The 1995 Portuguese Grand Prix was the 13th race on that year’s 17 event world championship calendar.
It was staged at the Estoriil circuit near Lisbon and close to the beautiful Cascais resort.
Even then, Estoril was beginning to show its age, but there was that indelible link with past champions and classic races that gave it a certain authenticity, something the gleaming modern circuits like this year’s venue Portimao will only achieve in time.
The main stand opposite the pits was a large fairly basic concrete structure bleached and cured by the sun over many Mediterranean summers.
Not the most comfortable, but it was still a glorious place to while away the hours sitting in the Mediterranean sun watching the multiple practice sessions as the teams geared up for Sunday’s race.
So, there we were, cooped up in our oven-like commentary box, pre-race business taken care of, mics in hand, and ready for the off.
The start of that particular Portuguese Grand Prix was dramatic. As the cars hurtled towards turn one, Ukyo Katayamas’ Tyrrell veered left and into the space about to be occupied by a hard accelerating Luca Badoer in the Minardi.
The Tyrrell was launched skywards after the cars wheels touched. It then barrel rolled on the grass verge and crashed down heavily on its roll bar and worryingly, back into the oncoming traffic, debris flying in all directions.
Luckily most drivers managed to take evasive action, although Andrea Montermini also got caught up in the incident in his Pacific Ford.
An eerie silence always seems to descend after a big accident. It is accentuated when it immediately follows the ear splitting thunderous roar of a Formula one race getting underway.
In those days, the ground quite literally shook when every driver on the grid floored his accelerator and the awesome V8, V10, and most impressively V12 Power was unleashed. Staggering.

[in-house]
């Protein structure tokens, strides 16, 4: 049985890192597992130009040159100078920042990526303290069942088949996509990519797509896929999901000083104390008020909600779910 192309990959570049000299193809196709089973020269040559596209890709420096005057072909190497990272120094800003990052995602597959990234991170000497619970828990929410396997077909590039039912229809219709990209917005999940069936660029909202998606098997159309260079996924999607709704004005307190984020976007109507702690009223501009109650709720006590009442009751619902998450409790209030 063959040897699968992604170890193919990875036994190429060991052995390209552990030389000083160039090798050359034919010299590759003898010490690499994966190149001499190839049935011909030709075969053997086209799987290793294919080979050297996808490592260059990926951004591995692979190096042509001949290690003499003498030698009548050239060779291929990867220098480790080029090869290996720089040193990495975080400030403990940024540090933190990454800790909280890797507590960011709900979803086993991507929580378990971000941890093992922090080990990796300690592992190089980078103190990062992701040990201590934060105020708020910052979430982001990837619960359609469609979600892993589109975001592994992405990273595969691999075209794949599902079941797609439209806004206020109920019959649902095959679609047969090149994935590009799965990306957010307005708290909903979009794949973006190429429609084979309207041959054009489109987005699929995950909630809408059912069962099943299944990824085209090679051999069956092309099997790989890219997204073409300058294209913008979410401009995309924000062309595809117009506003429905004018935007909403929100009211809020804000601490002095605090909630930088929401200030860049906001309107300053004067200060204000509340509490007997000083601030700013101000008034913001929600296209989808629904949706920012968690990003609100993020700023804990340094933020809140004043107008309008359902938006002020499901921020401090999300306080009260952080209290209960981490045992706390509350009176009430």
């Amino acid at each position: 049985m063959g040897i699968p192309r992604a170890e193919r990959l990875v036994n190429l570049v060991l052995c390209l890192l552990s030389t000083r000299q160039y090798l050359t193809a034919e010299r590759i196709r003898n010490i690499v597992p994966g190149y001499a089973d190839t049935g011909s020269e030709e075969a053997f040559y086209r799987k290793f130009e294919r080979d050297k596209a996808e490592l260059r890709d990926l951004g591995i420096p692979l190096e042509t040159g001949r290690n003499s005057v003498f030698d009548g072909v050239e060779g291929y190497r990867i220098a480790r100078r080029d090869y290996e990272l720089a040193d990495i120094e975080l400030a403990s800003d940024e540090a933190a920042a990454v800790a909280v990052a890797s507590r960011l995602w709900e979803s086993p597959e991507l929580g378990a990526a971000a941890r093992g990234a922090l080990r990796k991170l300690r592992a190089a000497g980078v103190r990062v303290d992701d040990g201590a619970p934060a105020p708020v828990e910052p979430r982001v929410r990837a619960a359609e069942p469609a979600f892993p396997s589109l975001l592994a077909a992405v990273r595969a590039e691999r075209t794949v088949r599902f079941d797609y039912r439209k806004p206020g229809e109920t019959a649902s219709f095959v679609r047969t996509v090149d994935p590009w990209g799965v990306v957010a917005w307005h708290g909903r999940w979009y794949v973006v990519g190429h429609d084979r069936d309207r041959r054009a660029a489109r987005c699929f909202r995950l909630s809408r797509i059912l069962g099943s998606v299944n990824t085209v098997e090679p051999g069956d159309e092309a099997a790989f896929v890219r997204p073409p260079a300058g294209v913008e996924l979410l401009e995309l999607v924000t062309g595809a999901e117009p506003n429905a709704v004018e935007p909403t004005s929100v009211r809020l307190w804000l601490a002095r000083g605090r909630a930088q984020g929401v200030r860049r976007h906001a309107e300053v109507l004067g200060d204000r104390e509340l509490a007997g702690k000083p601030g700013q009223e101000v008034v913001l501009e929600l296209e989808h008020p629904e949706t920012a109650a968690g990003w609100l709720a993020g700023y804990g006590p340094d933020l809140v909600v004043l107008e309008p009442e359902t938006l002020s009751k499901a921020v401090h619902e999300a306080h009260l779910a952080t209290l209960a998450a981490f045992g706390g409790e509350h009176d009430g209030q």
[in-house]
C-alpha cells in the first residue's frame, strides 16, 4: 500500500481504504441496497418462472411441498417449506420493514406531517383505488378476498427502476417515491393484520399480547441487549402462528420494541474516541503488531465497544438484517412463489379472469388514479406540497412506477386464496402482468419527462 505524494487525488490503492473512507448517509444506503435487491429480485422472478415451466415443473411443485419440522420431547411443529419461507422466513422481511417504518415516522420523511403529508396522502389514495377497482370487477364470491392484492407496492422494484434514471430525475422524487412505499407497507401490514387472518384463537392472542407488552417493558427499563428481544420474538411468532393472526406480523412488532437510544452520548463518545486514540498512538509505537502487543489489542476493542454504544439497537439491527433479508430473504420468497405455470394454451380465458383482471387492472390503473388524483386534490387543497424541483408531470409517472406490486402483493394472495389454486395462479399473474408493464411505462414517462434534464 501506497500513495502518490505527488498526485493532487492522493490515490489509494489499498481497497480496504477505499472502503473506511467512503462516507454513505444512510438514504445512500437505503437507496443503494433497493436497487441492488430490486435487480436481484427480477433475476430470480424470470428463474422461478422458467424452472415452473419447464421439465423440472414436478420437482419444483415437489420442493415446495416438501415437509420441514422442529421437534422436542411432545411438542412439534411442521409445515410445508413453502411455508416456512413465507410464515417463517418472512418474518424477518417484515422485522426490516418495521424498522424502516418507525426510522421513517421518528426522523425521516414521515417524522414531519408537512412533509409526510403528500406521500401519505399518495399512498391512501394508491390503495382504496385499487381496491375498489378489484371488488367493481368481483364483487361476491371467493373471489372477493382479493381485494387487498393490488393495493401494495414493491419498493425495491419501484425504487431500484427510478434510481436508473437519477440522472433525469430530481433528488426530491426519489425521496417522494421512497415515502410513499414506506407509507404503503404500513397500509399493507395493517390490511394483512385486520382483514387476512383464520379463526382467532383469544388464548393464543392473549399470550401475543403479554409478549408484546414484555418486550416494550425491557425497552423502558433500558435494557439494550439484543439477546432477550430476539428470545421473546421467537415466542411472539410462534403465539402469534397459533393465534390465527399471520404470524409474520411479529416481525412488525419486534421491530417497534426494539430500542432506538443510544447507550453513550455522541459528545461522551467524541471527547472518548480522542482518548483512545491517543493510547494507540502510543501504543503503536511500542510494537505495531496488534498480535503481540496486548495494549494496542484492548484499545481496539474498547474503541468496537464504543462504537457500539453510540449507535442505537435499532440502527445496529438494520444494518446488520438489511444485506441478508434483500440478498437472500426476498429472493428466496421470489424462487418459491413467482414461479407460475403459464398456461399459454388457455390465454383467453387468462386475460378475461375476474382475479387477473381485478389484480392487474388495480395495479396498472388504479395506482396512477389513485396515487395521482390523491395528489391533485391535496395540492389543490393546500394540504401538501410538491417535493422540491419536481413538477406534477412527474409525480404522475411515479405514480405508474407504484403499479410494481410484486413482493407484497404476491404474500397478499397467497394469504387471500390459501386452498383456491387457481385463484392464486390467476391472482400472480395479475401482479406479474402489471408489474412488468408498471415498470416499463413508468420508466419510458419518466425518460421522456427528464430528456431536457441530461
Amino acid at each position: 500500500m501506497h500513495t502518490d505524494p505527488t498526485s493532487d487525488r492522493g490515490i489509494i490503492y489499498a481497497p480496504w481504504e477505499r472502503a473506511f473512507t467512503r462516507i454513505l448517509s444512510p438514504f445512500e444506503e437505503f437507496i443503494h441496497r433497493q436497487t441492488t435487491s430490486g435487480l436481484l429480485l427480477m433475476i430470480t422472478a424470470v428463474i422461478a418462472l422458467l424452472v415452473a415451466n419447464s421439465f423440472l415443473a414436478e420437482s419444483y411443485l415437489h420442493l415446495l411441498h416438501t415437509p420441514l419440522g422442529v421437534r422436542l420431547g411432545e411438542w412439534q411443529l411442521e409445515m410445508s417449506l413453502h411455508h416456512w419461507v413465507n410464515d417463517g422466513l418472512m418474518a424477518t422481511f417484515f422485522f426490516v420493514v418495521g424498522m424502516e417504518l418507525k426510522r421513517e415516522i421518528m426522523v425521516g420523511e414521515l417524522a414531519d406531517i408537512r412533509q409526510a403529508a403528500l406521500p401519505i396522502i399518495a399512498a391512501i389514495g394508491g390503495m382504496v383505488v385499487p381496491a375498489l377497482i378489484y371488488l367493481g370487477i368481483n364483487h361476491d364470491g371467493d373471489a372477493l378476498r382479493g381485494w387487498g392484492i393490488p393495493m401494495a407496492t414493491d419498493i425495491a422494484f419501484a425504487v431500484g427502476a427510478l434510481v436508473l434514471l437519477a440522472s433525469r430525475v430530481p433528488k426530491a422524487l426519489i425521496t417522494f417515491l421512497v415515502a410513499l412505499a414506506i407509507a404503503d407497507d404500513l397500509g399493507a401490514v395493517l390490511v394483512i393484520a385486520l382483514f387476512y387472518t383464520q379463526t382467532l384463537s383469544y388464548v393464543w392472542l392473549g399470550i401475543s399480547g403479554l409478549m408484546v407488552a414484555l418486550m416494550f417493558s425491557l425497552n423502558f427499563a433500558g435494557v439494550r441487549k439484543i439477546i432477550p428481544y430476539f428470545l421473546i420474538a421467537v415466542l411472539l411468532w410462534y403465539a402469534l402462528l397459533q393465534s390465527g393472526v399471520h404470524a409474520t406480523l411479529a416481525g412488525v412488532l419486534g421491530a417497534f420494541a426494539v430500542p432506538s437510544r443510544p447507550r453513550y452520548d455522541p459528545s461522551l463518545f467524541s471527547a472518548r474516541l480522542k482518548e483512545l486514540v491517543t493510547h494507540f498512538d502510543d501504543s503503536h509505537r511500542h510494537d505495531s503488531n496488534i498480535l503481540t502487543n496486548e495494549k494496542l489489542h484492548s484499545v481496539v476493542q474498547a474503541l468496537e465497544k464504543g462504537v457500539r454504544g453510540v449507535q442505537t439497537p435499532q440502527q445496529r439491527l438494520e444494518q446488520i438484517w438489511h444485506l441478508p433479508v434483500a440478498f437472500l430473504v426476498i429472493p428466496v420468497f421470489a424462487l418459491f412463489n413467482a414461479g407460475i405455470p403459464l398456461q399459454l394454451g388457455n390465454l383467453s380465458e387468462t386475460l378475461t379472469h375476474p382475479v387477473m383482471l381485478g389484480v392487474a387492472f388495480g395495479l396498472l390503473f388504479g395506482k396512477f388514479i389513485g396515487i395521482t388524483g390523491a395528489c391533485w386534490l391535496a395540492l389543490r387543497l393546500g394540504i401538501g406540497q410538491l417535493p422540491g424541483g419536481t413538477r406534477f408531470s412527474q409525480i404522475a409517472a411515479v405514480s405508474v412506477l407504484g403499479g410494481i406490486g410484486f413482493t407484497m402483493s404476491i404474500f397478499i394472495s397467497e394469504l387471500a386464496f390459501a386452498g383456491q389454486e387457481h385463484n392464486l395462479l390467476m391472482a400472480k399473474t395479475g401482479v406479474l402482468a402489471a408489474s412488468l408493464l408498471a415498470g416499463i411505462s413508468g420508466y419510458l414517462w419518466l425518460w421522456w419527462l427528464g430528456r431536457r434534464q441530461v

Immediately there was concern for Katayamas well-being. From our vantage point, high above the main stand, the drivers cell looked intact, but it was difficult to know if the popular Japanese driver would walk away unscathed from such a high speed shunt.
The race was stopped, medical and safety personnel were quickly on the scene to extract Katayama from the car and ensure his life wasn’t further threatened by the ever-present danger of fire.
These are the moments when you must choose your words very carefully as a commentator.
The initial tone when describing such an incident is quite naturally dramatic, but straight away, you have to pause and take on a far more considered matter of fact delivery.
A drivers life is in danger, you know it, the spectators know it, viewers at home know it, the director cuts up shots of worried faces all along the pit lane and in the stands.
They generally steer clear of close ups of the scene of the accident, for very obvious reasons. Remember this was Sept 1995 just 16 months after Ayrton Senna and Roland Ratzenberger were killed at Imola.
Safety in Formula One was under the microscope after that tragic San Marino Grand Prix weekend and the sport did not need another fatality on its hands.
Still unconscious, Katayama was eventually removed from the cockpit, and word filtered through quickly from the team that he hadn’t suffered any serious injuries. There was a collective sigh of relief all ‘round. Time to gather ourselves and re-set for the re-start.
The grid reformed with David Coulthard’s Williams on pole, with championship contenders Damon Hill also in a Williams and Michael Schumacher driving for Benetton in third.
Coulthard remained out in front, but Damon Hill was caught napping by Schumacher, who pounced to claim second spot from the British driver. For the record it was Coulthards maiden victory.
Michael Schumacher went on to win the 1995 World title, Damon Hill finishing second. His time would come through a year later.
This years Portugese GP comes much earlier in the calendar.
The Portimao circuit is a relatively new facility, but the undulating terrain around the parish of Mexilhoeira Grande has helped deliver a really wonderful race track and it usually serves up great racing.
Given its geographical location in the Algarve (remember that?!), just as in times past in Estoril, some pleasant weather is also as good as guaranteed. We will be back.